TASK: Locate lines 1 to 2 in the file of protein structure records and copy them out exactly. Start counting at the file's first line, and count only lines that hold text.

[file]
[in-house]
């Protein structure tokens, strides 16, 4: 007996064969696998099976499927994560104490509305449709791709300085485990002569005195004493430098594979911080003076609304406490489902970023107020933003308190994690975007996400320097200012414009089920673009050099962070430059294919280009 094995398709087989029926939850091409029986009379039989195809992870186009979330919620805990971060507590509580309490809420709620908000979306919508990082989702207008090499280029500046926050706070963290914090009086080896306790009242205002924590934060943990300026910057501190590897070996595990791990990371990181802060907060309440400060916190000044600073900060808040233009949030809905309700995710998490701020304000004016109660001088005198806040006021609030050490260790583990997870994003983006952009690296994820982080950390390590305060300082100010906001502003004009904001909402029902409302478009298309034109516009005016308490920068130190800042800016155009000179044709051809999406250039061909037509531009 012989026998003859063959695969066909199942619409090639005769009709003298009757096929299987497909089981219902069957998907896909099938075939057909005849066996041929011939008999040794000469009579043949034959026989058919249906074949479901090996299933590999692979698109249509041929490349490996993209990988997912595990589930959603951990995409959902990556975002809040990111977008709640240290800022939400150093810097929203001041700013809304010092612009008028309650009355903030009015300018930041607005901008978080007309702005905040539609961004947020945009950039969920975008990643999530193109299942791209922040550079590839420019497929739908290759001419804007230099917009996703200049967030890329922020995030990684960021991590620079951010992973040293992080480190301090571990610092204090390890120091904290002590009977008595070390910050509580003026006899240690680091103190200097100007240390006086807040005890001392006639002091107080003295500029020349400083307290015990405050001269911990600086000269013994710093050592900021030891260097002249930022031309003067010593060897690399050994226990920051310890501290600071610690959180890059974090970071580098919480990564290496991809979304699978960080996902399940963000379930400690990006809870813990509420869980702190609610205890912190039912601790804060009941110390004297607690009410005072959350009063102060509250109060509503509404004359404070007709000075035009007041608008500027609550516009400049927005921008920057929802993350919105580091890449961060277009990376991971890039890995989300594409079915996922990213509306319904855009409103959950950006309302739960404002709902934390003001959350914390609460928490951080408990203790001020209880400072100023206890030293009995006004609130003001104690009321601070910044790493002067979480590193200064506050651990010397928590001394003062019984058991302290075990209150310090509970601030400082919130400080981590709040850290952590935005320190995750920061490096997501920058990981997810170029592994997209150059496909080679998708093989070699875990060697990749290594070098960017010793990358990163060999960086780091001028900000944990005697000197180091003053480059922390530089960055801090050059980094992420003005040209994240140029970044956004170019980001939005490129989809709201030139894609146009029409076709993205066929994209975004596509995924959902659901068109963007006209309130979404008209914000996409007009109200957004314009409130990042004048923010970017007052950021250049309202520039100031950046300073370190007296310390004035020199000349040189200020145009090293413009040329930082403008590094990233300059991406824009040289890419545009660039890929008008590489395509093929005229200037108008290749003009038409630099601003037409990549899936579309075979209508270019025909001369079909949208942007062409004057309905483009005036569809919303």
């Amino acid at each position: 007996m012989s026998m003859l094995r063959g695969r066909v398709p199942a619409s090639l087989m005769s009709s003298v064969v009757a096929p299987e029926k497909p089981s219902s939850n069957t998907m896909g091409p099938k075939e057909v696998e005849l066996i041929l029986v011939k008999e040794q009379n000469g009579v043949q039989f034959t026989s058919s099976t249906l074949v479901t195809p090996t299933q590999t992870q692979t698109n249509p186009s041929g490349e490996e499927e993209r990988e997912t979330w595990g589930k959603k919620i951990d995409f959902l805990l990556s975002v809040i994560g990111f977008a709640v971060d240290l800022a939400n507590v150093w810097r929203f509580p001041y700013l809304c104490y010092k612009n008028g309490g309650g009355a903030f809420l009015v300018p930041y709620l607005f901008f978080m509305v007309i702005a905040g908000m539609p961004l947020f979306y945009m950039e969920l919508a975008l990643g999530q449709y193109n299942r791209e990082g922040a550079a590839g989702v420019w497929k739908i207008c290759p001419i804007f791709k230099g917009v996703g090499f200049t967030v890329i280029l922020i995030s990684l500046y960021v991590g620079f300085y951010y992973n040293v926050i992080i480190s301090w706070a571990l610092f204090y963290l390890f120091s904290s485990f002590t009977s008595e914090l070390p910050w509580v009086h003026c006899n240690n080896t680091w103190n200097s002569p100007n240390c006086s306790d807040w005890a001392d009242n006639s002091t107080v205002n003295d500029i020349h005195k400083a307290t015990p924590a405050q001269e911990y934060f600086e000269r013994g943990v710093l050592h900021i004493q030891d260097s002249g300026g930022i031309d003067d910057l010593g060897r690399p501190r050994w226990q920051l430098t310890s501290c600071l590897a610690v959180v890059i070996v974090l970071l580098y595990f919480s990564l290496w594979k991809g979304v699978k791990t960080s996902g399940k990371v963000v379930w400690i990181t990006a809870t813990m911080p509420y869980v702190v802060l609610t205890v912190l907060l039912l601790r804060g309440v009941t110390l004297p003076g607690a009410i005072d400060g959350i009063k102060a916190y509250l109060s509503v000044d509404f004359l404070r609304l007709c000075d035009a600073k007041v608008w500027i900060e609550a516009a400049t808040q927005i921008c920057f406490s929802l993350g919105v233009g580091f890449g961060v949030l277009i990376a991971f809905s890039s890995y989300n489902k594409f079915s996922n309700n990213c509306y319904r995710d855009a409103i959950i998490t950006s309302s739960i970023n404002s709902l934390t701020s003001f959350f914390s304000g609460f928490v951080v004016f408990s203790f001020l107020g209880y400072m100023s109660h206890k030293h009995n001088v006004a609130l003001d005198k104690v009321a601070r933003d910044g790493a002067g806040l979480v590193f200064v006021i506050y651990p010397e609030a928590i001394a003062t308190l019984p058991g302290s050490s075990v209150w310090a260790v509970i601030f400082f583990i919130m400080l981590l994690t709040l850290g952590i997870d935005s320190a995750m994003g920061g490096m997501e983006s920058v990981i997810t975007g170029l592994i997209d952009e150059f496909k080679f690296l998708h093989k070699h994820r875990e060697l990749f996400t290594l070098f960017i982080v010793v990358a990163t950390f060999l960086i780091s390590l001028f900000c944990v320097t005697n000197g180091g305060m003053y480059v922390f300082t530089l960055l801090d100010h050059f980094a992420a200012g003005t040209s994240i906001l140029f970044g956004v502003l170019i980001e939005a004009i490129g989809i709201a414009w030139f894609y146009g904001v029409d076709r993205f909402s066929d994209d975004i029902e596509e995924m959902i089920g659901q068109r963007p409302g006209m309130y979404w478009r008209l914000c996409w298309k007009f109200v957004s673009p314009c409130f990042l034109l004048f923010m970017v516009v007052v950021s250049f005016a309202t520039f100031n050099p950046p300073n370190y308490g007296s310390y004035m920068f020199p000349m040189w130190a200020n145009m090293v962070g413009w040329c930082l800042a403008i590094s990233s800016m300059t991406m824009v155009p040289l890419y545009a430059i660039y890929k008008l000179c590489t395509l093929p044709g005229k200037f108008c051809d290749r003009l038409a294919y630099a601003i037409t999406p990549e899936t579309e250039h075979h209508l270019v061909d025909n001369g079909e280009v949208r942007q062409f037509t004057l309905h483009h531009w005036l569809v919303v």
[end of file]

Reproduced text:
[in-house]
């Protein structure tokens, strides 16, 4: 007996064969696998099976499927994560104490509305449709791709300085485990002569005195004493430098594979911080003076609304406490489902970023107020933003308190994690975007996400320097200012414009089920673009050099962070430059294919280009 094995398709087989029926939850091409029986009379039989195809992870186009979330919620805990971060507590509580309490809420709620908000979306919508990082989702207008090499280029500046926050706070963290914090009086080896306790009242205002924590934060943990300026910057501190590897070996595990791990990371990181802060907060309440400060916190000044600073900060808040233009949030809905309700995710998490701020304000004016109660001088005198806040006021609030050490260790583990997870994003983006952009690296994820982080950390390590305060300082100010906001502003004009904001909402029902409302478009298309034109516009005016308490920068130190800042800016155009000179044709051809999406250039061909037509531009 012989026998003859063959695969066909199942619409090639005769009709003298009757096929299987497909089981219902069957998907896909099938075939057909005849066996041929011939008999040794000469009579043949034959026989058919249906074949479901090996299933590999692979698109249509041929490349490996993209990988997912595990589930959603951990995409959902990556975002809040990111977008709640240290800022939400150093810097929203001041700013809304010092612009008028309650009355903030009015300018930041607005901008978080007309702005905040539609961004947020945009950039969920975008990643999530193109299942791209922040550079590839420019497929739908290759001419804007230099917009996703200049967030890329922020995030990684960021991590620079951010992973040293992080480190301090571990610092204090390890120091904290002590009977008595070390910050509580003026006899240690680091103190200097100007240390006086807040005890001392006639002091107080003295500029020349400083307290015990405050001269911990600086000269013994710093050592900021030891260097002249930022031309003067010593060897690399050994226990920051310890501290600071610690959180890059974090970071580098919480990564290496991809979304699978960080996902399940963000379930400690990006809870813990509420869980702190609610205890912190039912601790804060009941110390004297607690009410005072959350009063102060509250109060509503509404004359404070007709000075035009007041608008500027609550516009400049927005921008920057929802993350919105580091890449961060277009990376991971890039890995989300594409079915996922990213509306319904855009409103959950950006309302739960404002709902934390003001959350914390609460928490951080408990203790001020209880400072100023206890030293009995006004609130003001104690009321601070910044790493002067979480590193200064506050651990010397928590001394003062019984058991302290075990209150310090509970601030400082919130400080981590709040850290952590935005320190995750920061490096997501920058990981997810170029592994997209150059496909080679998708093989070699875990060697990749290594070098960017010793990358990163060999960086780091001028900000944990005697000197180091003053480059922390530089960055801090050059980094992420003005040209994240140029970044956004170019980001939005490129989809709201030139894609146009029409076709993205066929994209975004596509995924959902659901068109963007006209309130979404008209914000996409007009109200957004314009409130990042004048923010970017007052950021250049309202520039100031950046300073370190007296310390004035020199000349040189200020145009090293413009040329930082403008590094990233300059991406824009040289890419545009660039890929008008590489395509093929005229200037108008290749003009038409630099601003037409990549899936579309075979209508270019025909001369079909949208942007062409004057309905483009005036569809919303």